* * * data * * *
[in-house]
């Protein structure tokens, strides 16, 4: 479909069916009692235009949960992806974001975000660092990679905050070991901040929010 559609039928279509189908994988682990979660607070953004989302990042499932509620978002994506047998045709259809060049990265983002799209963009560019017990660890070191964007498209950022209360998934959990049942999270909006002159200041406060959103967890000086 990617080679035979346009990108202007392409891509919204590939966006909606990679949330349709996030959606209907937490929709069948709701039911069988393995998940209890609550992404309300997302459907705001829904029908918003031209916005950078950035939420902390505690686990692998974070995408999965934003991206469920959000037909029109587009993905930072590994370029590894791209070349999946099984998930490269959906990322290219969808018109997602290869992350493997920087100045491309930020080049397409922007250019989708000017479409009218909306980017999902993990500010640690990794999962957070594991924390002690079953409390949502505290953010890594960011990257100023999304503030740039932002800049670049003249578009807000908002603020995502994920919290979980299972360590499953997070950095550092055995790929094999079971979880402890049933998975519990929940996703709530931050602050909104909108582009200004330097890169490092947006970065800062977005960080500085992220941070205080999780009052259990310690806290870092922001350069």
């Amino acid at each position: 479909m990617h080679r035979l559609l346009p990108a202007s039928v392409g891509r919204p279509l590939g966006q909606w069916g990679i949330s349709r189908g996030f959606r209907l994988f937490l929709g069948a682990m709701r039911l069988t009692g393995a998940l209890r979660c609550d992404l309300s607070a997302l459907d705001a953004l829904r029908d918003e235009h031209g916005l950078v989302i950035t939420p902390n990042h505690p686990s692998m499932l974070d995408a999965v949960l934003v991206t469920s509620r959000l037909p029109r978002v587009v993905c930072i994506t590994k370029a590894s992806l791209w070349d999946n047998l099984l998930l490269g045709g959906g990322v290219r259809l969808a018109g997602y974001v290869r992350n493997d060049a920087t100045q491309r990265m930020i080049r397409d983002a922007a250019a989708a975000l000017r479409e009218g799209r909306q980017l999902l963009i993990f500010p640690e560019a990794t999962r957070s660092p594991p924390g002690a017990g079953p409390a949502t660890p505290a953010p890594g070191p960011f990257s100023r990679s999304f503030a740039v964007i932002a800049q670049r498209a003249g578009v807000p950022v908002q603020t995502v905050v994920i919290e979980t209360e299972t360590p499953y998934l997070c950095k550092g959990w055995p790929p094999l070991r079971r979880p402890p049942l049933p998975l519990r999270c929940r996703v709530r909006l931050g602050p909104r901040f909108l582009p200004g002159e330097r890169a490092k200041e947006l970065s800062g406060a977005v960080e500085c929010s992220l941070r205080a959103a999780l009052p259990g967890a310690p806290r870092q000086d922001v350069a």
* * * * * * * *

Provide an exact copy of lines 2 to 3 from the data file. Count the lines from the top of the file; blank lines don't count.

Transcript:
């Protein structure tokens, strides 16, 4: 479909069916009692235009949960992806974001975000660092990679905050070991901040929010 559609039928279509189908994988682990979660607070953004989302990042499932509620978002994506047998045709259809060049990265983002799209963009560019017990660890070191964007498209950022209360998934959990049942999270909006002159200041406060959103967890000086 990617080679035979346009990108202007392409891509919204590939966006909606990679949330349709996030959606209907937490929709069948709701039911069988393995998940209890609550992404309300997302459907705001829904029908918003031209916005950078950035939420902390505690686990692998974070995408999965934003991206469920959000037909029109587009993905930072590994370029590894791209070349999946099984998930490269959906990322290219969808018109997602290869992350493997920087100045491309930020080049397409922007250019989708000017479409009218909306980017999902993990500010640690990794999962957070594991924390002690079953409390949502505290953010890594960011990257100023999304503030740039932002800049670049003249578009807000908002603020995502994920919290979980299972360590499953997070950095550092055995790929094999079971979880402890049933998975519990929940996703709530931050602050909104909108582009200004330097890169490092947006970065800062977005960080500085992220941070205080999780009052259990310690806290870092922001350069």
């Amino acid at each position: 479909m990617h080679r035979l559609l346009p990108a202007s039928v392409g891509r919204p279509l590939g966006q909606w069916g990679i949330s349709r189908g996030f959606r209907l994988f937490l929709g069948a682990m709701r039911l069988t009692g393995a998940l209890r979660c609550d992404l309300s607070a997302l459907d705001a953004l829904r029908d918003e235009h031209g916005l950078v989302i950035t939420p902390n990042h505690p686990s692998m499932l974070d995408a999965v949960l934003v991206t469920s509620r959000l037909p029109r978002v587009v993905c930072i994506t590994k370029a590894s992806l791209w070349d999946n047998l099984l998930l490269g045709g959906g990322v290219r259809l969808a018109g997602y974001v290869r992350n493997d060049a920087t100045q491309r990265m930020i080049r397409d983002a922007a250019a989708a975000l000017r479409e009218g799209r909306q980017l999902l963009i993990f500010p640690e560019a990794t999962r957070s660092p594991p924390g002690a017990g079953p409390a949502t660890p505290a953010p890594g070191p960011f990257s100023r990679s999304f503030a740039v964007i932002a800049q670049r498209a003249g578009v807000p950022v908002q603020t995502v905050v994920i919290e979980t209360e299972t360590p499953y998934l997070c950095k550092g959990w055995p790929p094999l070991r079971r979880p402890p049942l049933p998975l519990r999270c929940r996703v709530r909006l931050g602050p909104r901040f909108l582009p200004g002159e330097r890169a490092k200041e947006l970065s800062g406060a977005v960080e500085c929010s992220l941070r205080a959103a999780l009052p259990g967890a310690p806290r870092q000086d922001v350069a």